Anywhere you stand in my house, you can hear Juliet’s mom. She calls their cats inside with an incessant, high-pitched tweet. There are countless cats, and they are multiplying. They’re in all of our yards, eating garbage in the street, climbing trees with branches too twiggy to support their bodies, and in the morning when I get in my car to go to school there are pawprints on my dashboard.
In October my housemate put a desk on the sidewalk with a free sign on it– unbroken, just too big for our space. After some hours the desk lay in the concrete walkway between our house and Juliet’s, legs in the air, a kind of compliment to the piles of trash in their front yard. The desk is still there, water-damaged from recent storms.
Above the desk, there’s a plank someone wedged between our house and theirs– a cat tightrope. It fits under the window to Juliet’s room, where she’ll be getting high on the bed and watching Netflix with one of the dogs that’s bigger than she is. I see the screen blinking through the faded tinkerbell decal stuck to her windowpane.
“Shut up you asshole,” she’ll be yelling at the dog. “That fucking hurt! Nobody loves you!”
Juliet goes to the continuation high school a few blocks away. It’s a school of about one hundred kids. I heard from a teacher who works there that more than half the kids are absent each day.
Note: The dropout rate in my city is 40%.
The regular public school where Juliet used to go is a place that works like a magnet on me. Kendrick High School. A huge, historied old school, it’s got space for thousands of kids. Only a couple hundred go there. Many are out on the football field weekend nights, shadowed in the lights. Enacting some version of the American dream.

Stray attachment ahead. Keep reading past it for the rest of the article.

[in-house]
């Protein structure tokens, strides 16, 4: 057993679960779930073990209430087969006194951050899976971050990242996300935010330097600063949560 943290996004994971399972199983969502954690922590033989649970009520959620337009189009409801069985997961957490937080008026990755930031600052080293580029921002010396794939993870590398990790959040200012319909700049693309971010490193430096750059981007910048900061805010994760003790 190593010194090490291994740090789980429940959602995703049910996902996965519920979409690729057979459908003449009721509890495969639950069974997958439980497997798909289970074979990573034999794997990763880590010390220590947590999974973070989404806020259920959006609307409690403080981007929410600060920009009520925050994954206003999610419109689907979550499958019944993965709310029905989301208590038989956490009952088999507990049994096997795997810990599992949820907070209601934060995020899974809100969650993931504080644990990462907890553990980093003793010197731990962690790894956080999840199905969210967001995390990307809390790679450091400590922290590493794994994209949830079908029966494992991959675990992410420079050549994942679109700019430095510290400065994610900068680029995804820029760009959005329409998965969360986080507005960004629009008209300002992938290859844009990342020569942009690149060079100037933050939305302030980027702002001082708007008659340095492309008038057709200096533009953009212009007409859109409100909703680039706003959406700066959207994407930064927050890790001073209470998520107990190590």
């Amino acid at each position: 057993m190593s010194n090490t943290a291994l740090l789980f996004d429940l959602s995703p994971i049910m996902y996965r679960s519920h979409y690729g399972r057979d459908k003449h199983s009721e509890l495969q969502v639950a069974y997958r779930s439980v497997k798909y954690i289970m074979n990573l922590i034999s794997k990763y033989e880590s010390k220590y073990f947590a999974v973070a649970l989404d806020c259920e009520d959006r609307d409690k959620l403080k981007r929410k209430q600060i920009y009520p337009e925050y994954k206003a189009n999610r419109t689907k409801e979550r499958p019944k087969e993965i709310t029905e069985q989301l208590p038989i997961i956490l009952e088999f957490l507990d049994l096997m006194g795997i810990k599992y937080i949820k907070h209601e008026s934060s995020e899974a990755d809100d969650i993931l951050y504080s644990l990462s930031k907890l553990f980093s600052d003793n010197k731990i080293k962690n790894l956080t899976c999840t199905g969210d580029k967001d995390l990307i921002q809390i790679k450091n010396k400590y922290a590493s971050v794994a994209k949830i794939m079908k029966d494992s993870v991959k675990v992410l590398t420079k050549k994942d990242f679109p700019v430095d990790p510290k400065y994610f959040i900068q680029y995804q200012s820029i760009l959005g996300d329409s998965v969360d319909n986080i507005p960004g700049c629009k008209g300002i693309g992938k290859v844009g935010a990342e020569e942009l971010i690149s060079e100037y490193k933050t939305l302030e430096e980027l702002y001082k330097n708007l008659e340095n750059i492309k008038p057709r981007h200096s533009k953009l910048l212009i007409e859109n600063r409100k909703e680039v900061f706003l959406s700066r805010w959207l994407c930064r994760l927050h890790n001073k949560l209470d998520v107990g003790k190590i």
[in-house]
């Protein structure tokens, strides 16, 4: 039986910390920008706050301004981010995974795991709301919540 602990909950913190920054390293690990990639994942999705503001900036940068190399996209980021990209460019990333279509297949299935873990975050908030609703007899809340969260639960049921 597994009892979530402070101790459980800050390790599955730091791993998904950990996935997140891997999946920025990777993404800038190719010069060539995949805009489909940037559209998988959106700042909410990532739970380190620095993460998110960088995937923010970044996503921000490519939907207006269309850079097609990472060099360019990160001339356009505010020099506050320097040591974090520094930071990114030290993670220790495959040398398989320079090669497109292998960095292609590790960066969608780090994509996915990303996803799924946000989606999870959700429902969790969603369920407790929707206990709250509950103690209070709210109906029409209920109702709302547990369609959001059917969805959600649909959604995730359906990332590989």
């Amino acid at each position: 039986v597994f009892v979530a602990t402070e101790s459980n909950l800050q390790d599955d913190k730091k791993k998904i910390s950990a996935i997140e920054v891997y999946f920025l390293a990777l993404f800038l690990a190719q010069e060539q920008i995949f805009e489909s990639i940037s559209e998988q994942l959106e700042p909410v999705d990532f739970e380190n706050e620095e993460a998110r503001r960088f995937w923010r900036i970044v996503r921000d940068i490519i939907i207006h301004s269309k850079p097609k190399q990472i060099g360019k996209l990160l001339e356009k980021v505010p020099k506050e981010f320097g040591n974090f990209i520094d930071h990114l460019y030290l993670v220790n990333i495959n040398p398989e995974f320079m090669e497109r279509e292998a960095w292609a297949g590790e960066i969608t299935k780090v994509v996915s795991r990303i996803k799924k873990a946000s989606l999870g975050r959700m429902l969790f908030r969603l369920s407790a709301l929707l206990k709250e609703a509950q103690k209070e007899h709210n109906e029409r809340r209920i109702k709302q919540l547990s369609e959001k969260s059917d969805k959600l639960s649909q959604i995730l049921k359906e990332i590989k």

That building’s a neighborhood landmark, a communal antique. It stands in the middle of evictions and brand-new coffee shops, of factory tear-downs, smog-bright sunsets, girls dancing their way down the street. Malcolm X gave a speech at Kendrick once. Huey P. Newton was in the audience.
You ride your bike by Kendrick at any time and you start to get the feeling that’s all been rendered irrelevant.
The school district superintendent has announced plans to “redesign” Kendrick, along with multiple other schools in low income neighborhoods. These redesigns are happening all over. They happened most drastically in New Orleans. They turned public schools into charters. They fired long-time teachers. They’re turning a profit from schools like Kendrick, kids like Juliet.
I don’t know why Juliet left Kendrick. All I know is once she came by to borrow a calculator.
Most of the time, I hear her mother: tweeting or yelling. I hear Juliet yelling back. They yell at each other and they yell at the dogs. There was a famous middle of the night mother-daughter-dog yelling match that developed into a scuffle in the backyard that woke me and kept me up for an hour. In the morning there was a black garbage bag on the sidewalk with a note stuck to it: Don’t open. Dead raccoon.
I know when Juliet’s mom is out of town because here are all the neighborhood kids, sitting on the steps, smoking, coming in, coming out, the chain link gate squeaking.
Here’s Juliet walking slow down the street with another girl in the middle of a school day. Here’s Juliet in cartoon pajama pants and slippers, slamming the door while she pulls the trash out. Here’s Juliet leaving home with her phone in her palm, her mom screaming after her from the doorway. Here’s Juliet on my porch in a man’s size extra large hoodie, knocking to use the phone.
“When are you coming home?” she yells to her mom as I type lesson plans. “And are you bringing food?”
Here’s Juliet. She’s fifteen. She’s lived here longer than I have. I’d like to hear her tell you the story of this block. I’d like her to have a huge, historied school that is there for her to become the brightest version of herself she could imagine.
I offer her a snack but she declines politely.
“Fine,” she tells her mother into my phone. “I’m just gonna get high and go to bed.”
I tell her you’re welcome. I type lesson plans. I listen to the chain link gate squeaking; I listen to the cats scrambling on their makeshift bridge, the girl alone in her house.
I am always listening.